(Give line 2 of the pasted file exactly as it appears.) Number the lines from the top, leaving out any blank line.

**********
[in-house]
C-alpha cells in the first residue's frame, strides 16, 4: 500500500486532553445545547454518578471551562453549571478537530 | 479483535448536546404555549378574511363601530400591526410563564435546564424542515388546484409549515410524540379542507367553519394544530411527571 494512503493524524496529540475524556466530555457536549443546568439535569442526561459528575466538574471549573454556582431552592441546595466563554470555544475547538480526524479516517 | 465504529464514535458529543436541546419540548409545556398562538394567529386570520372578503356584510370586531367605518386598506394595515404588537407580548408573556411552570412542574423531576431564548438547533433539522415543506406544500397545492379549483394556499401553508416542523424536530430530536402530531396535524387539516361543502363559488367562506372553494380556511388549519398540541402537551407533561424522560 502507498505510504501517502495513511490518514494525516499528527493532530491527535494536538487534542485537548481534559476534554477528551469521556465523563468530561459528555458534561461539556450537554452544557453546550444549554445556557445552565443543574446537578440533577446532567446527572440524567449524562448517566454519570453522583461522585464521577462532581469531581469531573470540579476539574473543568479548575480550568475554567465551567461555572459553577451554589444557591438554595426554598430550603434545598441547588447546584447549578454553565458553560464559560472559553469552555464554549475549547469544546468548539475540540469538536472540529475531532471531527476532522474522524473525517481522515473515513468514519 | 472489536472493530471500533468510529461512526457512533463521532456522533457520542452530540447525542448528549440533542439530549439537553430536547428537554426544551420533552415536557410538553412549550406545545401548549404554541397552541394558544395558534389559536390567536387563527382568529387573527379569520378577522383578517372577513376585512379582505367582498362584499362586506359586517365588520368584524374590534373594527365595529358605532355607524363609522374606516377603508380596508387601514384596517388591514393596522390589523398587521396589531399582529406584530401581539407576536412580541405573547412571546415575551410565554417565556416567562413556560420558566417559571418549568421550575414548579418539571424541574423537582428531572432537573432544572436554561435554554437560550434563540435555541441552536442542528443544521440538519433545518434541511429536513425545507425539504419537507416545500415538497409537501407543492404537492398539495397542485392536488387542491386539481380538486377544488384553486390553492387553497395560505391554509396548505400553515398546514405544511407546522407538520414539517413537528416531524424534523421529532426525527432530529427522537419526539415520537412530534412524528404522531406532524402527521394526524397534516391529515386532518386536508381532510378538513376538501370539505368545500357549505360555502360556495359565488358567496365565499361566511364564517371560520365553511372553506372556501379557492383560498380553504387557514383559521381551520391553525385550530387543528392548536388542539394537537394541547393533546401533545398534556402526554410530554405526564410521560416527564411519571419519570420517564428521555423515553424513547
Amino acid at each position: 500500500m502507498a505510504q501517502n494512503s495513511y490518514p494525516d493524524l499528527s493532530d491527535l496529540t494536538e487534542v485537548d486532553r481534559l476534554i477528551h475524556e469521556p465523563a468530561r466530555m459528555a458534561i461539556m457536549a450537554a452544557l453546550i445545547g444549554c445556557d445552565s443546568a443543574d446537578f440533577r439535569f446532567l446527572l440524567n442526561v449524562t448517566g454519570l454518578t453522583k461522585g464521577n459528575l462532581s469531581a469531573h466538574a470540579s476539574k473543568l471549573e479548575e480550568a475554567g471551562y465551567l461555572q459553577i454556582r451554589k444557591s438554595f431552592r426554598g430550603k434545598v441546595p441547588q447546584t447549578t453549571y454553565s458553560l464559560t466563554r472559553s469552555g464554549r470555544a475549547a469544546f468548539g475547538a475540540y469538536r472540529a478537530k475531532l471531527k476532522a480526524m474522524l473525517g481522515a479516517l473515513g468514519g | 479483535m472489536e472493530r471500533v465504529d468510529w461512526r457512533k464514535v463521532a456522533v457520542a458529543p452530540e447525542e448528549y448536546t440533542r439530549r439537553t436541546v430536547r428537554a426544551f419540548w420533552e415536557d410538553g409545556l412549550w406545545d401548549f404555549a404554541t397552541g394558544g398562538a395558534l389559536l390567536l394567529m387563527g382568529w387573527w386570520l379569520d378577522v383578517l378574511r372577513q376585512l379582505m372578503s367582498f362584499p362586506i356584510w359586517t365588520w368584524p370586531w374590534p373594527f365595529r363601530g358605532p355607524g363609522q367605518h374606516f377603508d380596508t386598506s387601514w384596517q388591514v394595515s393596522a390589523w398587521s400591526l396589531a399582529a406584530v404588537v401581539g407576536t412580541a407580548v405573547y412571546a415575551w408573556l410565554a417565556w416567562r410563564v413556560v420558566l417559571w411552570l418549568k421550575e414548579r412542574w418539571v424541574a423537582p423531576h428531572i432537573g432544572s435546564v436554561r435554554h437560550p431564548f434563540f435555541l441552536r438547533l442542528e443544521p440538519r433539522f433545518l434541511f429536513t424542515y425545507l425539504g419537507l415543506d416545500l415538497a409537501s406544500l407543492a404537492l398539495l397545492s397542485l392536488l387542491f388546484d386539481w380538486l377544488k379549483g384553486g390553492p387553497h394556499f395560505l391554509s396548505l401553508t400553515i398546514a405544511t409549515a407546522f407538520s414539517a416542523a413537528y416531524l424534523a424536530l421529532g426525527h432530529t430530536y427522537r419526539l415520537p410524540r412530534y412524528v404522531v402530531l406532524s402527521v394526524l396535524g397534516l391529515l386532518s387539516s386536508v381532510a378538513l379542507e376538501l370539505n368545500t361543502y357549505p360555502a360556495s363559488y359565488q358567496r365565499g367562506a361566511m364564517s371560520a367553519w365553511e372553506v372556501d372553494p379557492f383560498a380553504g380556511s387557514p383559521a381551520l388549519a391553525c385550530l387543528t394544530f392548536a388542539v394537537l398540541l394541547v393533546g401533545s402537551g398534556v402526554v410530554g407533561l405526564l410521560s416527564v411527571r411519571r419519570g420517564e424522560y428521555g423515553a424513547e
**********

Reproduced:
C-alpha cells in the first residue's frame, strides 16, 4: 500500500486532553445545547454518578471551562453549571478537530 | 479483535448536546404555549378574511363601530400591526410563564435546564424542515388546484409549515410524540379542507367553519394544530411527571 494512503493524524496529540475524556466530555457536549443546568439535569442526561459528575466538574471549573454556582431552592441546595466563554470555544475547538480526524479516517 | 465504529464514535458529543436541546419540548409545556398562538394567529386570520372578503356584510370586531367605518386598506394595515404588537407580548408573556411552570412542574423531576431564548438547533433539522415543506406544500397545492379549483394556499401553508416542523424536530430530536402530531396535524387539516361543502363559488367562506372553494380556511388549519398540541402537551407533561424522560 502507498505510504501517502495513511490518514494525516499528527493532530491527535494536538487534542485537548481534559476534554477528551469521556465523563468530561459528555458534561461539556450537554452544557453546550444549554445556557445552565443543574446537578440533577446532567446527572440524567449524562448517566454519570453522583461522585464521577462532581469531581469531573470540579476539574473543568479548575480550568475554567465551567461555572459553577451554589444557591438554595426554598430550603434545598441547588447546584447549578454553565458553560464559560472559553469552555464554549475549547469544546468548539475540540469538536472540529475531532471531527476532522474522524473525517481522515473515513468514519 | 472489536472493530471500533468510529461512526457512533463521532456522533457520542452530540447525542448528549440533542439530549439537553430536547428537554426544551420533552415536557410538553412549550406545545401548549404554541397552541394558544395558534389559536390567536387563527382568529387573527379569520378577522383578517372577513376585512379582505367582498362584499362586506359586517365588520368584524374590534373594527365595529358605532355607524363609522374606516377603508380596508387601514384596517388591514393596522390589523398587521396589531399582529406584530401581539407576536412580541405573547412571546415575551410565554417565556416567562413556560420558566417559571418549568421550575414548579418539571424541574423537582428531572432537573432544572436554561435554554437560550434563540435555541441552536442542528443544521440538519433545518434541511429536513425545507425539504419537507416545500415538497409537501407543492404537492398539495397542485392536488387542491386539481380538486377544488384553486390553492387553497395560505391554509396548505400553515398546514405544511407546522407538520414539517413537528416531524424534523421529532426525527432530529427522537419526539415520537412530534412524528404522531406532524402527521394526524397534516391529515386532518386536508381532510378538513376538501370539505368545500357549505360555502360556495359565488358567496365565499361566511364564517371560520365553511372553506372556501379557492383560498380553504387557514383559521381551520391553525385550530387543528392548536388542539394537537394541547393533546401533545398534556402526554410530554405526564410521560416527564411519571419519570420517564428521555423515553424513547